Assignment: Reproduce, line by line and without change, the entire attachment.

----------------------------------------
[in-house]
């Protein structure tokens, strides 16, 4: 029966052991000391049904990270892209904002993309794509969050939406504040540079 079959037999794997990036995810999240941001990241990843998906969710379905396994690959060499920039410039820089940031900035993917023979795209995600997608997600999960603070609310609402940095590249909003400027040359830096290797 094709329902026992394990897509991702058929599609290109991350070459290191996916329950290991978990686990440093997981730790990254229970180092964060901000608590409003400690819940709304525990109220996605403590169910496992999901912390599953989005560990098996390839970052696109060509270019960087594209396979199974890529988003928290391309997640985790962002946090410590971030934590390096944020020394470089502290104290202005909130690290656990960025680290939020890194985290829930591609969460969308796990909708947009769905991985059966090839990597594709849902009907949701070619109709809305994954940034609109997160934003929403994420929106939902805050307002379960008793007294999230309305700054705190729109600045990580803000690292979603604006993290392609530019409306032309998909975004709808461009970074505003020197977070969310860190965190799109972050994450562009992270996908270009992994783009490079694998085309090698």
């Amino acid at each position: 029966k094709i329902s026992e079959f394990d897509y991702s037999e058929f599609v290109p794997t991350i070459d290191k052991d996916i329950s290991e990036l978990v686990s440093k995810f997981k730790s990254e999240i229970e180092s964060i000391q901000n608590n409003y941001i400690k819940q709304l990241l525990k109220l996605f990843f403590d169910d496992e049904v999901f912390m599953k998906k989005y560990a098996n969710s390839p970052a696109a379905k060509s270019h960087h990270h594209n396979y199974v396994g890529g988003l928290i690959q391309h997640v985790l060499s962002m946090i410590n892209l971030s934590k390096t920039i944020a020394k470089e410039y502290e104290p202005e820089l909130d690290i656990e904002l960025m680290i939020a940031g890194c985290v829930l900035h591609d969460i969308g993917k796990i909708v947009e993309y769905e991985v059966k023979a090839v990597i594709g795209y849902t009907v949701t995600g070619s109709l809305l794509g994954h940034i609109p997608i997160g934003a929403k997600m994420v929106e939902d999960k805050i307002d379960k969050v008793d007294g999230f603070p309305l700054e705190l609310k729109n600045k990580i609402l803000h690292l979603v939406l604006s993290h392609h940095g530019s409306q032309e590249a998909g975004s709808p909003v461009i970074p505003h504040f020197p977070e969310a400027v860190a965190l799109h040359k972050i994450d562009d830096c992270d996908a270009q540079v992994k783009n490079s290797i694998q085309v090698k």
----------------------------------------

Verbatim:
[in-house]
């Protein structure tokens, strides 16, 4: 029966052991000391049904990270892209904002993309794509969050939406504040540079 079959037999794997990036995810999240941001990241990843998906969710379905396994690959060499920039410039820089940031900035993917023979795209995600997608997600999960603070609310609402940095590249909003400027040359830096290797 094709329902026992394990897509991702058929599609290109991350070459290191996916329950290991978990686990440093997981730790990254229970180092964060901000608590409003400690819940709304525990109220996605403590169910496992999901912390599953989005560990098996390839970052696109060509270019960087594209396979199974890529988003928290391309997640985790962002946090410590971030934590390096944020020394470089502290104290202005909130690290656990960025680290939020890194985290829930591609969460969308796990909708947009769905991985059966090839990597594709849902009907949701070619109709809305994954940034609109997160934003929403994420929106939902805050307002379960008793007294999230309305700054705190729109600045990580803000690292979603604006993290392609530019409306032309998909975004709808461009970074505003020197977070969310860190965190799109972050994450562009992270996908270009992994783009490079694998085309090698």
């Amino acid at each position: 029966k094709i329902s026992e079959f394990d897509y991702s037999e058929f599609v290109p794997t991350i070459d290191k052991d996916i329950s290991e990036l978990v686990s440093k995810f997981k730790s990254e999240i229970e180092s964060i000391q901000n608590n409003y941001i400690k819940q709304l990241l525990k109220l996605f990843f403590d169910d496992e049904v999901f912390m599953k998906k989005y560990a098996n969710s390839p970052a696109a379905k060509s270019h960087h990270h594209n396979y199974v396994g890529g988003l928290i690959q391309h997640v985790l060499s962002m946090i410590n892209l971030s934590k390096t920039i944020a020394k470089e410039y502290e104290p202005e820089l909130d690290i656990e904002l960025m680290i939020a940031g890194c985290v829930l900035h591609d969460i969308g993917k796990i909708v947009e993309y769905e991985v059966k023979a090839v990597i594709g795209y849902t009907v949701t995600g070619s109709l809305l794509g994954h940034i609109p997608i997160g934003a929403k997600m994420v929106e939902d999960k805050i307002d379960k969050v008793d007294g999230f603070p309305l700054e705190l609310k729109n600045k990580i609402l803000h690292l979603v939406l604006s993290h392609h940095g530019s409306q032309e590249a998909g975004s709808p909003v461009i970074p505003h504040f020197p977070e969310a400027v860190a965190l799109h040359k972050i994450d562009d830096c992270d996908a270009q540079v992994k783009n490079s290797i694998q085309v090698k």